WARNING: SPOILERS AHEAD
Where do I even begin to review this book? I have so many questions that I need to ask myself before I can go any further. Are you sure that TV’s Jonathan Ross came up with this? is one. Am I still a good person if I really loved this book? is another. Yet another is What will people think of me when I admit that I loved it? The biggest question I have is this: will I ever be able to forget what happens in this book?
“The Revenge #1” is pulp comics fused with the B-movie gore-fests of the late 1970s and early ’80s that we have come to know in recent movies like Grindhouse and Machete taken to a whole other level. Elements of horror are definitely present, as well. How do I mean, exactly? For the love of God: a man has his face cut off while conscious, and that is just the beginning of the book! The opening two pages of this book are so grotesque that they are permanently burned into my brain. Having said that, I must admit that the level of detail in this book is second to none. Ian Churchill’s art elevates this book from run-of-the-mill revenge story to a full-on nightmarescape. The visual style reminds me of the close-up shots in Ren and Stimpy mixed with the old Heavy Metal animated films. Tons of blood and gore with a keen eye for detail that leaves zero room to the imagination. Combine that with the genuinely amoral cast of characters that scribe Jonathan Ross provides us with and what we have is a truly horrific story of revenge gone wrong.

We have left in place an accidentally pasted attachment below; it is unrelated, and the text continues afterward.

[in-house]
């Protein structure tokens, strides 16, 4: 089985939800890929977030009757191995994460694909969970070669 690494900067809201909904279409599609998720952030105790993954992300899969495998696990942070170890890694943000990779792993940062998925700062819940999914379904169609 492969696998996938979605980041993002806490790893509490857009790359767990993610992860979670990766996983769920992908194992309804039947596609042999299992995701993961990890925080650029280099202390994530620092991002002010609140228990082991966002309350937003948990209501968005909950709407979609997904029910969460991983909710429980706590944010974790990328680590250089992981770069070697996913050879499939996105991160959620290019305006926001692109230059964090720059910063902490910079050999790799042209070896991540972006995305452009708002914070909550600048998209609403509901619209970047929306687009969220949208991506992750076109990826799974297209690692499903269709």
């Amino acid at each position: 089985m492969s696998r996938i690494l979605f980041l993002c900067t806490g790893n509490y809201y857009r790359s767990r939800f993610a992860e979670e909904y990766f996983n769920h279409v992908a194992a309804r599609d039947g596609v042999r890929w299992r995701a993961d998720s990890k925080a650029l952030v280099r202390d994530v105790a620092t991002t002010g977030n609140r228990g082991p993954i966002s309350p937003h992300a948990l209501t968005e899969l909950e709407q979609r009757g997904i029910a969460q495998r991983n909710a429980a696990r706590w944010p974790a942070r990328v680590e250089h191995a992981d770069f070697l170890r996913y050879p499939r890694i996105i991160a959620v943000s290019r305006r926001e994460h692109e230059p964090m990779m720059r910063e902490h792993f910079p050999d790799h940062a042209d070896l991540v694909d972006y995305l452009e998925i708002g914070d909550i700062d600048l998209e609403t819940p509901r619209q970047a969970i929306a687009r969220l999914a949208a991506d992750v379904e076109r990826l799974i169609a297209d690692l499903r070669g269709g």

From the very start, you don’t like what these characters are doing. But, as I said, make no bones about it; the people in this book are not easy to like. After a point, you could say that every one lacks any sort of moral compass. The lead character in this book is an egotistical, ungrateful, washed-up, Hollywood has-been. He is a jerk and he is hard to root for in any way. For a little while. Fortunately for him, just about everyone else is an even worse monster than he is. While the past actions of this man prove to be reprehensible, the vengeance that is struck down upon him (I could not resist writing that) is so brutal that it hardly seems to fit the crime. That is what makes this book such a challenge to me: I didn’t even like the guy in the first place. How am I supposed to root for him to exact his revenge? To me, the answer came in the form of the supporting cast. Sadistic German doctors, ravenous Mexican little people with surgical implants, Barbie Doll wives who wants to torture you for your past and your sleazy lifestyle. You name it and this guy has them after him in a bad, bad way.